Thinking Out Loud

December 29, 2017

Happy New Year!

Filed under: Christianity — Tags: , , , , , — paulthinkingoutloud @ 7:18 am

This is the fourth of the four stories we’re presented over the Christmas season; two by myself and two by my wife.

by Ruth Wilkinson

At 10 minutes to midnight, Meg was sitting in the most strategic place she could find. On the couch in front of the TV, wedged between the armrest and an extremely affectionate couple. She hoped she was inaccessible, having spent the evening dodging the optimistic Ed, a friend of Joyce’s from work who Meg had heard quite enough about over the last couple of weeks.

‘You’d really like him,’ she thought. Ug.

Joyce had invited them both to her New Year’s Eve party, and Ed had decided, after a couple of martinis, that he did indeed like Meg. And with midnight looming, she wasn’t going to be in kissing range. Not that there was anything wrong with Ed, she just didn’t appreciate being set up and wasn’t going to play. As long as the affectionate couple stayed affectionate, she figured she could relax.

She balanced her drink on the armrest, laid back against the cushion. And yawned. She realized how tired she was.

The TV was set to Times Square. It looked like so much fun. She’d love to go, just once. But it was still on the to do list. Like a lot of things.

Like most of last year’s resolutions. She was going to exercise and eat better (including more chocolate) and call her mother more often and go to church more often and read more books and fewer magazines and and and. Most of which were on this year’s list of resolutions as well.

Next year was looking hopeful. Like a new job, maybe. Steadier hours, better money and more interesting, too. She had a good shot. She and Tony had achieved some kind of detente, which took the edge off a lot of things. Shane was doing well in school and wanted to be a vet. And, if she did say so herself, he was a nice kid. A likeable young man.

And, this party notwithstanding, she might be ready for a social life again. She’d see. No rush.

Because for now, here she was standing in Times Square with thousands of cheering people, wearing her favourite sombrero. She looked beside her and there was Mahatma Gandhi. He smiled at her and said something she couldn’t make out. She shouted, “What?”

The affectionate couple jumped and she woke up.

She smiled a bit, said “Sorry.” In the corner of her eye she saw Ed carrying two glasses of champagne looking for someone.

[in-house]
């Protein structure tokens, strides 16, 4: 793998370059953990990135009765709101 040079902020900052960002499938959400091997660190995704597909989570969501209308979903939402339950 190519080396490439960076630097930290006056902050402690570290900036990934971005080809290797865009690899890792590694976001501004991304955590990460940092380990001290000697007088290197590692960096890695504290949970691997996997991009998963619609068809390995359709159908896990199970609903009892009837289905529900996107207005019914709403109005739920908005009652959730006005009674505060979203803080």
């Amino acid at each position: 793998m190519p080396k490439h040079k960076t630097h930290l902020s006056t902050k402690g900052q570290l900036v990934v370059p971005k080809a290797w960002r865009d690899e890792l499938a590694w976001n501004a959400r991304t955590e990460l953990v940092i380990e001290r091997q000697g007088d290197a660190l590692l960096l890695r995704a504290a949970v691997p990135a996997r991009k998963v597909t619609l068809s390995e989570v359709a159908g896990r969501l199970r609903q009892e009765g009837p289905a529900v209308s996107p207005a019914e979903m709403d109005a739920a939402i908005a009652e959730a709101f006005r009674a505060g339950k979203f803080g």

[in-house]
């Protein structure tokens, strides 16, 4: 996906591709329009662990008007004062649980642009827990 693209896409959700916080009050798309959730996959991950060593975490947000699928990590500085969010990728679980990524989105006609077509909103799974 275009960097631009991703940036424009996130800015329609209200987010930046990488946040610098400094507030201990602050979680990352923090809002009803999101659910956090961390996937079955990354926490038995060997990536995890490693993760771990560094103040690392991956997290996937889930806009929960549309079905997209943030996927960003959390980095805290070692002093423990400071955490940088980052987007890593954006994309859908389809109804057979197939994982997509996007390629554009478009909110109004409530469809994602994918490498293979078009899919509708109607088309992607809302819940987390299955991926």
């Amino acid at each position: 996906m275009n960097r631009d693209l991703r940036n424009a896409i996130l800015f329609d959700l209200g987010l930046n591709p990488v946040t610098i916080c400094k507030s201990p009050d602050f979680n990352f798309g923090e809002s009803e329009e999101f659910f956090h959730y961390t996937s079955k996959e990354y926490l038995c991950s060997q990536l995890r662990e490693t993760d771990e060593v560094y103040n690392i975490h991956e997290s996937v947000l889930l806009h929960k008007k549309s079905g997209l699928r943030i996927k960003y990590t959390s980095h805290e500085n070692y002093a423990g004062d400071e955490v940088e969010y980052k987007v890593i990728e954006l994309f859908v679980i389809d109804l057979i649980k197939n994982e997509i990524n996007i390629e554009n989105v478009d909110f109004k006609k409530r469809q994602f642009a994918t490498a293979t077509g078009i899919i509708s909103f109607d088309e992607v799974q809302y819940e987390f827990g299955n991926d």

One minute to midnight, people were gathering around the TV. She fixed her eyes on the screen as the ball started to drop. 10 – 9 – 8 – 7…

•••

At 10 minutes to midnight, Tony surrendered. Shane had won. He’d just eaten his second scoop of the most painfully hot, the most searing, sinus mining salsa his son had ever made and just couldn’t manage a third. His cheeks were burning, there was sweat on his forehead and chin and nose and his tongue was on fire. He coughed and sniffed and waved across the table at Shane who laughed and downed another scoop.

It was almost not funny. Almost.

They’d just turned the TV to Dick Clark in Times Square. They’d watched movies all evening. A Matrix marathon. Shane had them memorized. This was Tony’s first time. They were pretty good. They’d invited Walt to join them, but he’d had other plans. Just as well, Tony figured. He probably wouldn’t have enjoyed it. Too much fighting.

Tony liked the idea about red pills and blue pills. You take a red pill and wake up in a reality you didn’t know existed, but it was more alive, more true than the one you kept living in if you took the blue pill. Blue pill — same old. Red pill — who knew?

Shane asked his dad which he’d take. Tony thought about it. The red pill had its appeal — adventure, a fresh start, the chance to be a hero. But —

He asked, “If I take the red pill, will you still be there?”

Shane frowned, “I don’t know. Maybe if I took one too?”

Hm. Tony thought for a second and then said, “Nah. Too risky. Blue.”

Shane told him he was boring, but he smiled. Tony thought he’d given the right answer.

One minute to midnight Tony poured them each a glass of sparkling grape juice. The ball was starting to drop. They toasted each other and shouted “10 – 9 – 8 – 7…”

•••